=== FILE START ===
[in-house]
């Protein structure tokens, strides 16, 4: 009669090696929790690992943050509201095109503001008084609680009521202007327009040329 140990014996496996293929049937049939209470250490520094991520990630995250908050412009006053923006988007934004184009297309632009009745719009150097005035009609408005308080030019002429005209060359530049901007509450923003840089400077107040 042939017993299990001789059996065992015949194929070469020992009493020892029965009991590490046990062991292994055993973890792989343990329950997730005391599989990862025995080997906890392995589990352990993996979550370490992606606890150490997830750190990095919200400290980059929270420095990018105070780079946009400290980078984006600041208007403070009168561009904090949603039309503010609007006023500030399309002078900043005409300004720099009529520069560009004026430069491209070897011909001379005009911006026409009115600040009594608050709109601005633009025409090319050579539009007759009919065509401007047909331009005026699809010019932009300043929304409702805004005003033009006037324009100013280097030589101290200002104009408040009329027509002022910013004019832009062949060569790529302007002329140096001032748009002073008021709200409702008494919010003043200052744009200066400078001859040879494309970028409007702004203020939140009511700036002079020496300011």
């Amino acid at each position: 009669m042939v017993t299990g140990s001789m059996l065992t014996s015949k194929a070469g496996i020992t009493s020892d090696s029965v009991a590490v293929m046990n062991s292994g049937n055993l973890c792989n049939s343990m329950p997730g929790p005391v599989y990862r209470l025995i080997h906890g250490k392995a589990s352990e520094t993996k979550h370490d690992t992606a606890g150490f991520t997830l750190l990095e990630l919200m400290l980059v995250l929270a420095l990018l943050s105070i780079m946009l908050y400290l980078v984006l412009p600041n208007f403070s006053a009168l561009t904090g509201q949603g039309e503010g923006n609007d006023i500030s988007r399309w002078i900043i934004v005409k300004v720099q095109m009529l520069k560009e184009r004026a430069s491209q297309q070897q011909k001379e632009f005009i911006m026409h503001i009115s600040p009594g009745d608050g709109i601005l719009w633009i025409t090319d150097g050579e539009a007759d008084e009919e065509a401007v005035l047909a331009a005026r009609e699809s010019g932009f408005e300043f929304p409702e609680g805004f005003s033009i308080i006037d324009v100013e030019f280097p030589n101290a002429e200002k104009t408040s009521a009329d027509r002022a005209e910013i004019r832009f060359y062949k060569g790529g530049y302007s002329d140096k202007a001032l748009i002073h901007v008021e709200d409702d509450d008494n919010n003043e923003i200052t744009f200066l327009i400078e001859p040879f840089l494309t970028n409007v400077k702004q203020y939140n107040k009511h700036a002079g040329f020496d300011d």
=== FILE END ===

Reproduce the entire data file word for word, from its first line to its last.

[in-house]
């Protein structure tokens, strides 16, 4: 009669090696929790690992943050509201095109503001008084609680009521202007327009040329 140990014996496996293929049937049939209470250490520094991520990630995250908050412009006053923006988007934004184009297309632009009745719009150097005035009609408005308080030019002429005209060359530049901007509450923003840089400077107040 042939017993299990001789059996065992015949194929070469020992009493020892029965009991590490046990062991292994055993973890792989343990329950997730005391599989990862025995080997906890392995589990352990993996979550370490992606606890150490997830750190990095919200400290980059929270420095990018105070780079946009400290980078984006600041208007403070009168561009904090949603039309503010609007006023500030399309002078900043005409300004720099009529520069560009004026430069491209070897011909001379005009911006026409009115600040009594608050709109601005633009025409090319050579539009007759009919065509401007047909331009005026699809010019932009300043929304409702805004005003033009006037324009100013280097030589101290200002104009408040009329027509002022910013004019832009062949060569790529302007002329140096001032748009002073008021709200409702008494919010003043200052744009200066400078001859040879494309970028409007702004203020939140009511700036002079020496300011």
């Amino acid at each position: 009669m042939v017993t299990g140990s001789m059996l065992t014996s015949k194929a070469g496996i020992t009493s020892d090696s029965v009991a590490v293929m046990n062991s292994g049937n055993l973890c792989n049939s343990m329950p997730g929790p005391v599989y990862r209470l025995i080997h906890g250490k392995a589990s352990e520094t993996k979550h370490d690992t992606a606890g150490f991520t997830l750190l990095e990630l919200m400290l980059v995250l929270a420095l990018l943050s105070i780079m946009l908050y400290l980078v984006l412009p600041n208007f403070s006053a009168l561009t904090g509201q949603g039309e503010g923006n609007d006023i500030s988007r399309w002078i900043i934004v005409k300004v720099q095109m009529l520069k560009e184009r004026a430069s491209q297309q070897q011909k001379e632009f005009i911006m026409h503001i009115s600040p009594g009745d608050g709109i601005l719009w633009i025409t090319d150097g050579e539009a007759d008084e009919e065509a401007v005035l047909a331009a005026r009609e699809s010019g932009f408005e300043f929304p409702e609680g805004f005003s033009i308080i006037d324009v100013e030019f280097p030589n101290a002429e200002k104009t408040s009521a009329d027509r002022a005209e910013i004019r832009f060359y062949k060569g790529g530049y302007s002329d140096k202007a001032l748009i002073h901007v008021e709200d409702d509450d008494n919010n003043e923003i200052t744009f200066l327009i400078e001859p040879f840089l494309t970028n409007v400077k702004q203020y939140n107040k009511h700036a002079g040329f020496d300011d």